Paul D and Stamp Paid discuss the day when the singing women came to the house and drove away Beloved, who fled from the women and disappeared. According to Stamp Paid, 124 seems no longer to be haunted. It is “just another weathered house.” Paul D thinks Sethe has gone crazy.
With Beloved driven away, 124 is finally free from the burden of its past and can potentially become a home like any other. However, Sethe has not been able to escape from her past, as she seems to have gone mad.
Paul D’s thoughts are confirmed when Denver runs into him and Stamp Paid and tells them that she has lost her mother. But she says that she is working for the Bodwins and learning from Miss Bodwin, who hopes to try to send her to Oberlin College.
Now that her family past has in some sense been exorcized in the form of Beloved, Denver can finally look forward to a potentially brighter future. She has escaped the dangerous, overwhelming side of memory that overwhelmed Sethe.
Paul D asks Denver if Beloved was her sister. Denver says that she thinks so, but that Beloved was also more. A little boy has claimed that he saw a naked woman “with fish for hair” fleeing through the woods after the women sang outside 124.
As Denver says, Beloved seems to have been both her sister and something more. She embodied the pain and suffering of slaves, the appeal and danger of the past, and the extreme love between a mother and child.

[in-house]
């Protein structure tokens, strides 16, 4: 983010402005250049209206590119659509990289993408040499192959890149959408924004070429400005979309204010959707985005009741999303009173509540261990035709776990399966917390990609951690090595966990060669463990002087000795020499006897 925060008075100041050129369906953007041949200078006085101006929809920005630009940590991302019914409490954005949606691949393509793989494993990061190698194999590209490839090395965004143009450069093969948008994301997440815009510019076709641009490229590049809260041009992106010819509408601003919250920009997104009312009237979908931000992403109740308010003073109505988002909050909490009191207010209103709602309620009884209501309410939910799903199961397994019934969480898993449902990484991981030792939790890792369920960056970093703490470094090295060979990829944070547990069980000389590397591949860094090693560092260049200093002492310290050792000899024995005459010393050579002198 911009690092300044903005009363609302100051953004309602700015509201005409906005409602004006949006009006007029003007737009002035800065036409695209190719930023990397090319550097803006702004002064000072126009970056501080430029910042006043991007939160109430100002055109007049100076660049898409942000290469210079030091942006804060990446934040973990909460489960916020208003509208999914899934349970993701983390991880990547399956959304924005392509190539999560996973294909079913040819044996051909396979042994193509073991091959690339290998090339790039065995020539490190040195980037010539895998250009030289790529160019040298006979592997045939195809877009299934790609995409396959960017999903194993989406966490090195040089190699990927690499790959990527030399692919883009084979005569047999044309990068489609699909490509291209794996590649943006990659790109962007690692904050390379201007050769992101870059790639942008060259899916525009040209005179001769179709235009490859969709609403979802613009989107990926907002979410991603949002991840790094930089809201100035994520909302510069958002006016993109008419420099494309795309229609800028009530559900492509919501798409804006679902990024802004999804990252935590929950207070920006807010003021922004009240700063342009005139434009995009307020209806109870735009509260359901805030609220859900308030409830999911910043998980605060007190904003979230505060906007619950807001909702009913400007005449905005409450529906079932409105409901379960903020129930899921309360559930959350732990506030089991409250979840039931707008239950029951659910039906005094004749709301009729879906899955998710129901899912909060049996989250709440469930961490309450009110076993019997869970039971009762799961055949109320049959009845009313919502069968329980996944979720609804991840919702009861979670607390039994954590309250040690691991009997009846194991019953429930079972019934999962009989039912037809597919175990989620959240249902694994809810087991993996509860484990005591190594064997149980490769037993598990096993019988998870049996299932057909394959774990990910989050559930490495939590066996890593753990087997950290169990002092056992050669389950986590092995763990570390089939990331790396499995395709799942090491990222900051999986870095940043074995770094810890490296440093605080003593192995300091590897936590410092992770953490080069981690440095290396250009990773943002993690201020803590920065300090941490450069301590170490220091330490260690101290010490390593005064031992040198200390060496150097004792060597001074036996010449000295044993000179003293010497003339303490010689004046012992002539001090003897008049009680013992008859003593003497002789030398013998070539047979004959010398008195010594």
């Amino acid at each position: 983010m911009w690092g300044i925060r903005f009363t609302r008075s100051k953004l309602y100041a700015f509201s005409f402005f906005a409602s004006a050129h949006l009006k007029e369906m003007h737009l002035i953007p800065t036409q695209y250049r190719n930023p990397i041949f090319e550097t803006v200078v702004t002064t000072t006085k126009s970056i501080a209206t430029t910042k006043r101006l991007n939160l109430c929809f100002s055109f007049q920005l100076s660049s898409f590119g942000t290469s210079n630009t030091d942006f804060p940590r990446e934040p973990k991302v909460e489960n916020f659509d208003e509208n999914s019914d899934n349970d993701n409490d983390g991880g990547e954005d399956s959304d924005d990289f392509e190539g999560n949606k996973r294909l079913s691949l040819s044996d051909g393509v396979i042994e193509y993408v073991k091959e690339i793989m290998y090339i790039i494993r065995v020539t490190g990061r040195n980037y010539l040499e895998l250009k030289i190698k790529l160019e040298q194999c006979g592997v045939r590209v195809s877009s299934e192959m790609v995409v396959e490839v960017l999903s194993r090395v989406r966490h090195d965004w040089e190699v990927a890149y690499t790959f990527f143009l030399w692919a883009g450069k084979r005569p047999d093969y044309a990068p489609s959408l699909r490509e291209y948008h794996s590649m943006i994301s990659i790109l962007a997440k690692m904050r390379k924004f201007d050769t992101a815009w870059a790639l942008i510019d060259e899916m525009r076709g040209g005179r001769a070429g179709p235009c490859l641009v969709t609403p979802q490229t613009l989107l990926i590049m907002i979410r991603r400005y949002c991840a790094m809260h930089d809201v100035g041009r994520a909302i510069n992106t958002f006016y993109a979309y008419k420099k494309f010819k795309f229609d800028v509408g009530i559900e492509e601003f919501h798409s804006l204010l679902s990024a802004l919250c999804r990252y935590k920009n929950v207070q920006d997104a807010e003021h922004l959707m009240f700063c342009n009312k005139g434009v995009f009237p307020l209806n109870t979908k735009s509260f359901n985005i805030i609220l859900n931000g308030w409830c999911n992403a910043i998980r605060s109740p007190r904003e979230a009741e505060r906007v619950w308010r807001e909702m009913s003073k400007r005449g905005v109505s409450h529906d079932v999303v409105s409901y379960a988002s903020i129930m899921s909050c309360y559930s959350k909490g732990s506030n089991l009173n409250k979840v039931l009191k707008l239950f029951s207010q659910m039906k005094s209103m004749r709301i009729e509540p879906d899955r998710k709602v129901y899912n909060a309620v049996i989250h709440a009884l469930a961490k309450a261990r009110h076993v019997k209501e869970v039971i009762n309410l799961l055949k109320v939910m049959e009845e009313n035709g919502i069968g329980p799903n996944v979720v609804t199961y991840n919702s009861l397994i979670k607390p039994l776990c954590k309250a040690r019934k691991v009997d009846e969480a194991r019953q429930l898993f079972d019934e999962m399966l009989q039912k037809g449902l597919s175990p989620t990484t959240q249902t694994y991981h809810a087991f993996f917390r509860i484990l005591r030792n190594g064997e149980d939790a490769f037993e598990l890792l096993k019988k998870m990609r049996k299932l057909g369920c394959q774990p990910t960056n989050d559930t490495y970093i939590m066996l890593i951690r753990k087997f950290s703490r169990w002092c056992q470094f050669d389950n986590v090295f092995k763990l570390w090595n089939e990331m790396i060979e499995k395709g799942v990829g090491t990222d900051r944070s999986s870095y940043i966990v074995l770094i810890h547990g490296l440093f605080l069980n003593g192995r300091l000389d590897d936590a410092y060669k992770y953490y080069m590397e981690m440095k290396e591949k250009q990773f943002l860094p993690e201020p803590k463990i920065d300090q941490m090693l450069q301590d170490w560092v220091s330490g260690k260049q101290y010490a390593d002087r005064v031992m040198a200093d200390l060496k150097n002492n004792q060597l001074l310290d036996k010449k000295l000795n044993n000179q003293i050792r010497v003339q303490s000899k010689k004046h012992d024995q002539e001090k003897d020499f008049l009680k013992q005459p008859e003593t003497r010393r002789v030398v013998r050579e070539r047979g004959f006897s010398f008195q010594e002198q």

Paul D thinks about his past, and the various unsuccessful escapes he has attempted throughout his life. After the end of the Civil War, he thought his life would become easy, but it did not. He remembers traveling north from Alabama and encountering black families and children murdered. He recalls his astonishment at first being paid for work. For seven years after the war, he wandered around and didn’t stop anywhere until he came to 124.
Paul D’s wanderings represent him as continually in search of some kind of home, which he has temporarily thought that he had found at 124 before that, too, went sour. He had thought that after the war freedom would be all he or other slaves needed. But of course it is not that simple, the burdens of the past—both in memory and in racist oppression and violence—remain.
Paul D goes to 124. He senses that Beloved is truly gone. He enters the house looking for Sethe and finally finds her humming in the keeping room. He tries to talk to her but she seems crazy. He pledges to take care of her from now on. Sethe says that her daughter has left her, referring to Beloved. He tells her, “We got more yesterday than anybody. We need some kind of tomorrow.”
Paul D’s comment to Sethe reinforces the novel’s turn from the past to the future. Just as Denver is finally able to plan for a future, Paul D tries to get Sethe to let go of “yesterday” in favor of “some kind of tomorrow.” And Paul D's own return to 124 signals a willingness to accept his past, to make a home in which to stay and live.